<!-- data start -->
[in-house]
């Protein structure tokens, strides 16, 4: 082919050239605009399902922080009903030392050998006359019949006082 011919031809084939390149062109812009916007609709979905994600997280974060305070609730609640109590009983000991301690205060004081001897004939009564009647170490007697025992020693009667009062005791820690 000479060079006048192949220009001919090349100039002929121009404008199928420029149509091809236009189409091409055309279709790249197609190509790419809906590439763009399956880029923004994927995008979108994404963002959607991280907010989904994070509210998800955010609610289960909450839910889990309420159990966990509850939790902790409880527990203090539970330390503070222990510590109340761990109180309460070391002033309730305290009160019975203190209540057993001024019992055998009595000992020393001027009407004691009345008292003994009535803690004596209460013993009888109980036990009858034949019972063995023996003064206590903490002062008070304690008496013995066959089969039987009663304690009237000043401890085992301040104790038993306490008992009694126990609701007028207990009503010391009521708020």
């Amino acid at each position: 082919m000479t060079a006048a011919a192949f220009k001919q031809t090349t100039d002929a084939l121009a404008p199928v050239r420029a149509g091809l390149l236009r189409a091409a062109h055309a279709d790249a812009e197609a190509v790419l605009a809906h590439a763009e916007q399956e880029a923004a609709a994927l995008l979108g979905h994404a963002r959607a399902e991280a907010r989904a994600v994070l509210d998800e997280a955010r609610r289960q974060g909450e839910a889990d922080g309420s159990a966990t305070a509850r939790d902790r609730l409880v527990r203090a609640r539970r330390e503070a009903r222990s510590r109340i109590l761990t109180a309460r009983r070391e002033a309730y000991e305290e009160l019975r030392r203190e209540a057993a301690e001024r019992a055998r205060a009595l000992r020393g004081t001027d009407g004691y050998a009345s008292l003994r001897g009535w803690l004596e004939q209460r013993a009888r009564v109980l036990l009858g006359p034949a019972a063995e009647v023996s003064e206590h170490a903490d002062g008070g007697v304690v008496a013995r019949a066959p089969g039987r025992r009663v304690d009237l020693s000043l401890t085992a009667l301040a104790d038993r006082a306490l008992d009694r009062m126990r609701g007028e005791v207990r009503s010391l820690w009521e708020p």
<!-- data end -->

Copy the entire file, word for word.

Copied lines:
[in-house]
């Protein structure tokens, strides 16, 4: 082919050239605009399902922080009903030392050998006359019949006082 011919031809084939390149062109812009916007609709979905994600997280974060305070609730609640109590009983000991301690205060004081001897004939009564009647170490007697025992020693009667009062005791820690 000479060079006048192949220009001919090349100039002929121009404008199928420029149509091809236009189409091409055309279709790249197609190509790419809906590439763009399956880029923004994927995008979108994404963002959607991280907010989904994070509210998800955010609610289960909450839910889990309420159990966990509850939790902790409880527990203090539970330390503070222990510590109340761990109180309460070391002033309730305290009160019975203190209540057993001024019992055998009595000992020393001027009407004691009345008292003994009535803690004596209460013993009888109980036990009858034949019972063995023996003064206590903490002062008070304690008496013995066959089969039987009663304690009237000043401890085992301040104790038993306490008992009694126990609701007028207990009503010391009521708020």
């Amino acid at each position: 082919m000479t060079a006048a011919a192949f220009k001919q031809t090349t100039d002929a084939l121009a404008p199928v050239r420029a149509g091809l390149l236009r189409a091409a062109h055309a279709d790249a812009e197609a190509v790419l605009a809906h590439a763009e916007q399956e880029a923004a609709a994927l995008l979108g979905h994404a963002r959607a399902e991280a907010r989904a994600v994070l509210d998800e997280a955010r609610r289960q974060g909450e839910a889990d922080g309420s159990a966990t305070a509850r939790d902790r609730l409880v527990r203090a609640r539970r330390e503070a009903r222990s510590r109340i109590l761990t109180a309460r009983r070391e002033a309730y000991e305290e009160l019975r030392r203190e209540a057993a301690e001024r019992a055998r205060a009595l000992r020393g004081t001027d009407g004691y050998a009345s008292l003994r001897g009535w803690l004596e004939q209460r013993a009888r009564v109980l036990l009858g006359p034949a019972a063995e009647v023996s003064e206590h170490a903490d002062g008070g007697v304690v008496a013995r019949a066959p089969g039987r025992r009663v304690d009237l020693s000043l401890t085992a009667l301040a104790d038993r006082a306490l008992d009694r009062m126990r609701g007028e005791v207990r009503s010391l820690w009521e708020p």